How to Sell Out

How to Sell Out

Creating a plan for exiting the business takes time.

A long-time advisor in his 60s is wrestling with a host of issues related to succession, ranging from bringing in new blood able to take the practice over to getting more marketing oomph from TV appearances.

For advice, we turned to our panel of experts: Chip Roame, managing principal of Tiburon Strategic Advisors, a Tiburon, Calif.-based market research and strategy consulting firm for financial institutions and investment managers; Philip Palaveev, president of Fusion Advisor Network, an Elmsford, N.Y.-based network of advisors; and Hellen Davis, president of Indaba Training Specialists, a management consulting and training firm in Treasure Island, Fla.

For the past 17 years, Jon Ten Haagen has run his own small practice in Huntington, N.Y. — and he's loved it. He briefly had a partner, but for most of the time he's been a solo practitioner. Now, at age 68, he's not interested in retiring from his practice, which has about $35 million in assets, but knows he needs to do something about it. He's tried to bring junior advisors into the firm over the years, but his efforts haven't worked out. At the same time, he wants to leverage his regular appearances on a local TV news show to boost his book and make his practice more attractive to potential buyers or new blood. But how to go about it?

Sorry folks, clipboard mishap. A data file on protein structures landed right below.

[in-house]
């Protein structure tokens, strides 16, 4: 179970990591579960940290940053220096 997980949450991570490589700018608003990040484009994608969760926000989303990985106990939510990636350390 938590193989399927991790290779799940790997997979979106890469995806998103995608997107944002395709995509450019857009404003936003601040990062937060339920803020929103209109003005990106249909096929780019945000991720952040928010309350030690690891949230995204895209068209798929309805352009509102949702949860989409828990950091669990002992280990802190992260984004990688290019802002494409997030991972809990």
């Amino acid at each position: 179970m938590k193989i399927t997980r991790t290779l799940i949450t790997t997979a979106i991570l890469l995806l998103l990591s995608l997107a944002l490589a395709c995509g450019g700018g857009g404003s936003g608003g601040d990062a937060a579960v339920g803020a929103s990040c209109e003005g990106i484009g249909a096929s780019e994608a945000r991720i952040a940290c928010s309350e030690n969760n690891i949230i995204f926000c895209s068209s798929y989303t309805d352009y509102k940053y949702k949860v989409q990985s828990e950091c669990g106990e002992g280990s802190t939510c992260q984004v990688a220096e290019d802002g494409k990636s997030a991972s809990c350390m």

As a child growing up in Glen Head, Long Island, Ten Haagen developed a passion for sailing, especially racing. He attended college briefly, but dropped out to devote himself to his racing, supporting himself with a variety of odd jobs, from driving a taxi to working as a bouncer in bars. He also tried to make the U.S. Olympic team, but was unsuccessful. Then, he was drafted to serve in Vietnam; luckily, he was assigned to the Coast Guard, thanks to his boating skills. When he re-entered civilian life, he got a job selling yachts. The timing wasn't great. It was during the oil embargo of the '70s, so business was slow. But he got to know a successful Merrill Lynch broker, who was interested in starting his own boating company and who convinced Ten Haagen to get into the financial services business.